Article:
Thus, the neoliberal discourse which touts the benefits of sports on the one hand, subjects all who do not conform to the ideals it promotes to marginalization.

In conclusion, the neoliberal discourses about sports which are promoted claim that people create their own success. This success is defined in a very narrow way that creates a hierarchy between the winners and the losers, and the losers are deemed to have brought failure on themselves for not conforming to the promoted ideals despite the fact that such ideals are exclusionary. Those who cannot or choose not to fit such ideals are conveniently ignored in the discourses which promote them. However, alternative discourses do exist as we can see in the appearance of a new activity called “post-sport,” (a solution to what is absent from ‘sport’) and in the social inequalities which are becoming harder and harder to ignore. The main theme that these four books have in common is that they all challenge a dominant discourse about sports which promotes the idea that sports are unquestionably good for all involved (morally, emotionally, physically, and socially).


Anderson, Eric. 2005, In the Game: Gay Athletes and the Cult of Masculinity. Albany: State University of New York Press.

Andrews, David L. and Michael Silk, eds. 2012, Sport and Neoliberalism: Politics, Consumption, and Culture. Philadelphia: Temple University Press.

Atkinson, Michael. 2012, “Free Running.” Sport and Neoliberalism: Politics, Consumption, and Culture. Ed. David L. Andrews and Michael L. Silk. Philadelphia: Temple University Press. pp. 193-208.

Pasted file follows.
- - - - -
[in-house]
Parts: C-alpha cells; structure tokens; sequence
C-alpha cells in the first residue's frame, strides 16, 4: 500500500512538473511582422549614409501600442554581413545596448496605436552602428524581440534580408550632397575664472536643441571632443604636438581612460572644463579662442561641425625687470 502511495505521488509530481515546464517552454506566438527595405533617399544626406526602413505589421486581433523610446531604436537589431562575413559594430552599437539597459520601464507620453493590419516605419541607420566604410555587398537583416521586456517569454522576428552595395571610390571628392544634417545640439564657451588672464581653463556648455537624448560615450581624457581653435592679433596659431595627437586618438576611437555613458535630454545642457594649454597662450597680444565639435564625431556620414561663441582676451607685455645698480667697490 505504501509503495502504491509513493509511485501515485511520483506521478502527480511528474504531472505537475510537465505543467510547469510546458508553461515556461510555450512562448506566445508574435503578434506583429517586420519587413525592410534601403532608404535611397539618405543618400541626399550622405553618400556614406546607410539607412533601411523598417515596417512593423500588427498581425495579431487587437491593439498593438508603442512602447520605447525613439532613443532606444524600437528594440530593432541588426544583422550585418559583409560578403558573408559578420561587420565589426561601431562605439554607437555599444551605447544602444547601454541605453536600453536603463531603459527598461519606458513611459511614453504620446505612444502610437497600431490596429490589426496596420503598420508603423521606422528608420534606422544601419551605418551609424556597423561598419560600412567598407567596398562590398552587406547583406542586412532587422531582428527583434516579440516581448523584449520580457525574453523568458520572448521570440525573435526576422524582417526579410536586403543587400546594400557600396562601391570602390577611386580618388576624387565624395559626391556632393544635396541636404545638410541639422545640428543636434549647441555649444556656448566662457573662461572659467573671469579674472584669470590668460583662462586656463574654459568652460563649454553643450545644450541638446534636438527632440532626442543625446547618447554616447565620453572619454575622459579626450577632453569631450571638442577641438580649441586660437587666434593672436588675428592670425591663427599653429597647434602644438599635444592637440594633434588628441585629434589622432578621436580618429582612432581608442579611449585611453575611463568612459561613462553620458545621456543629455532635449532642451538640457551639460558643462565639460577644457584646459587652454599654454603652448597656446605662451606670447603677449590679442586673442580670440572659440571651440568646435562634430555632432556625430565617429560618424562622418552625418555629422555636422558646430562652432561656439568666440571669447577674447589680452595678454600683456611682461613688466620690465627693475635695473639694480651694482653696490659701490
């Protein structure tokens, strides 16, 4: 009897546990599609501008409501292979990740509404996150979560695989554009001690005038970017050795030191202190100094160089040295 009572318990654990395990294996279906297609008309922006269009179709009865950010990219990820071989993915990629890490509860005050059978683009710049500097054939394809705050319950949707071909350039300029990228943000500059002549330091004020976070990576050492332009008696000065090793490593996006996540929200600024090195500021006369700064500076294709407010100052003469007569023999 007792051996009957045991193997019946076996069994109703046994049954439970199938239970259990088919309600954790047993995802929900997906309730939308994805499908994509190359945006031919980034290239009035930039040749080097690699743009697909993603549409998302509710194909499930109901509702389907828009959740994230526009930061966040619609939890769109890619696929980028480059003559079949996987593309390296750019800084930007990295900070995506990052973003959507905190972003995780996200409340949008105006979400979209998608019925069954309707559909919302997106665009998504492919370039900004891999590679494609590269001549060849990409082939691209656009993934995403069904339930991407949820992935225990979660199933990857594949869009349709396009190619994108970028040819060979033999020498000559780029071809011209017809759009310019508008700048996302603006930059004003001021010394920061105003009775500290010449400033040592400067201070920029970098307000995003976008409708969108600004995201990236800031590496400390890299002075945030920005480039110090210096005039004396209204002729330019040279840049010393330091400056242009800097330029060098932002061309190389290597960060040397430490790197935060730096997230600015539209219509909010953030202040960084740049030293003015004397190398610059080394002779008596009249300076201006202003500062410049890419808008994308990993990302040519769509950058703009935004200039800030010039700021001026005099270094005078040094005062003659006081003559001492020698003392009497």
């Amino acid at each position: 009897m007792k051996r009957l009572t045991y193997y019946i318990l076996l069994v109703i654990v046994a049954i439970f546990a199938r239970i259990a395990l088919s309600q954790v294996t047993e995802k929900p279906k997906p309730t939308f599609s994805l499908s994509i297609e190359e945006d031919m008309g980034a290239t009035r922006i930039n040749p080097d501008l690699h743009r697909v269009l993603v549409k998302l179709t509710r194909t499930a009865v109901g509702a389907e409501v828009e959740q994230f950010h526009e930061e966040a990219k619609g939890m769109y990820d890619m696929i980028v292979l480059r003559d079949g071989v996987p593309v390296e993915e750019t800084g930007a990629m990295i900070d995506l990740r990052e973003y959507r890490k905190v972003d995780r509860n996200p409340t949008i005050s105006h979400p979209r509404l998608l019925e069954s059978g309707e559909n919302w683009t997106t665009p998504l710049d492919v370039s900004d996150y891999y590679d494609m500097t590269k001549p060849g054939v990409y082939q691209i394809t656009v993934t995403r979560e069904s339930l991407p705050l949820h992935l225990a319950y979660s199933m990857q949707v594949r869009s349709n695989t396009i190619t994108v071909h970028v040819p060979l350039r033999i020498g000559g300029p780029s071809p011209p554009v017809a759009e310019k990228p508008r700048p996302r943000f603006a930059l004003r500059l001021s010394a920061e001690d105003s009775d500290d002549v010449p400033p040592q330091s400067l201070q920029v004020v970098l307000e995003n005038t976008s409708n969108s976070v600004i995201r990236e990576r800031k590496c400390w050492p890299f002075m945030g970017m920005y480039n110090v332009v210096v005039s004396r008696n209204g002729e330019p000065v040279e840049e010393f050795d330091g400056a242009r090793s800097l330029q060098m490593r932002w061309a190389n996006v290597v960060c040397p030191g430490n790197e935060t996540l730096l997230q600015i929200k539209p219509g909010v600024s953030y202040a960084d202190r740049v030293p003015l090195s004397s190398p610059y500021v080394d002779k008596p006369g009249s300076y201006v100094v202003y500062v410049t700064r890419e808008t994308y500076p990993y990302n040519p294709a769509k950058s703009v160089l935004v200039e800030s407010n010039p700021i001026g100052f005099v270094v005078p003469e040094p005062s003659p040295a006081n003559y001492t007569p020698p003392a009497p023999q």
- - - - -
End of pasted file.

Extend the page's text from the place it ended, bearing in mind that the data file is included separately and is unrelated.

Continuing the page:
Cole, C. L. and Michael D. Giardina. 2012, "Race, Class, and Politics in Post Katrina America." Sport and Neoliberalism: Politics, Consumption, and Culture. Ed. David L. Andrews and Michael L. Silk. Philadelphia: Temple University Press. pp. 57-74.

Francombe and Silk. 2012. “Pedagogies of Fat.” Sport and Neoliberalism: Politics, Consumption, and Culture. Ed. David L. Andrews and Michael L. Silk. Philadelphia: Temple University Press, 2012. pp. 225-241.

Fusco, Caroline. 2012, "Governing Play." Sport and Neoliberalism: Politics, Consumption, and Culture. Ed. David L. Andrews and Michael L. Silk. Philadelphia: Temple University Press, 2012. pp. 143-159.

Green, Mike.  2012, "Advanced Liberal Government, Sport Policy, and ‘Building the Active Citizen." Sport and Neoliberalism: Politics, Consumption, and Culture. Ed. David L. Andrews and Michael L. Silk. Philadelphia: Temple University Press. pp. 38-56.

Howe, P. David. 2004, Sport, Professionalism and Pain: Ethnographies of Injury and Risk. London, New York: Routledge.

Schimmel, Kimberly S. 2012, “Neoliberal Redevlopment, Sport Infrastructure, and the Militarization of U.S. Urban Terrain.” Sport and Neoliberalism: Politics, Consumption, and Culture. Ed. David L. Andrews and Michael L. Silk. Philadelphia: Temple University Press. pp. 160-176.


shannonymous shannonymous
18-21, F
Dec 11, 2012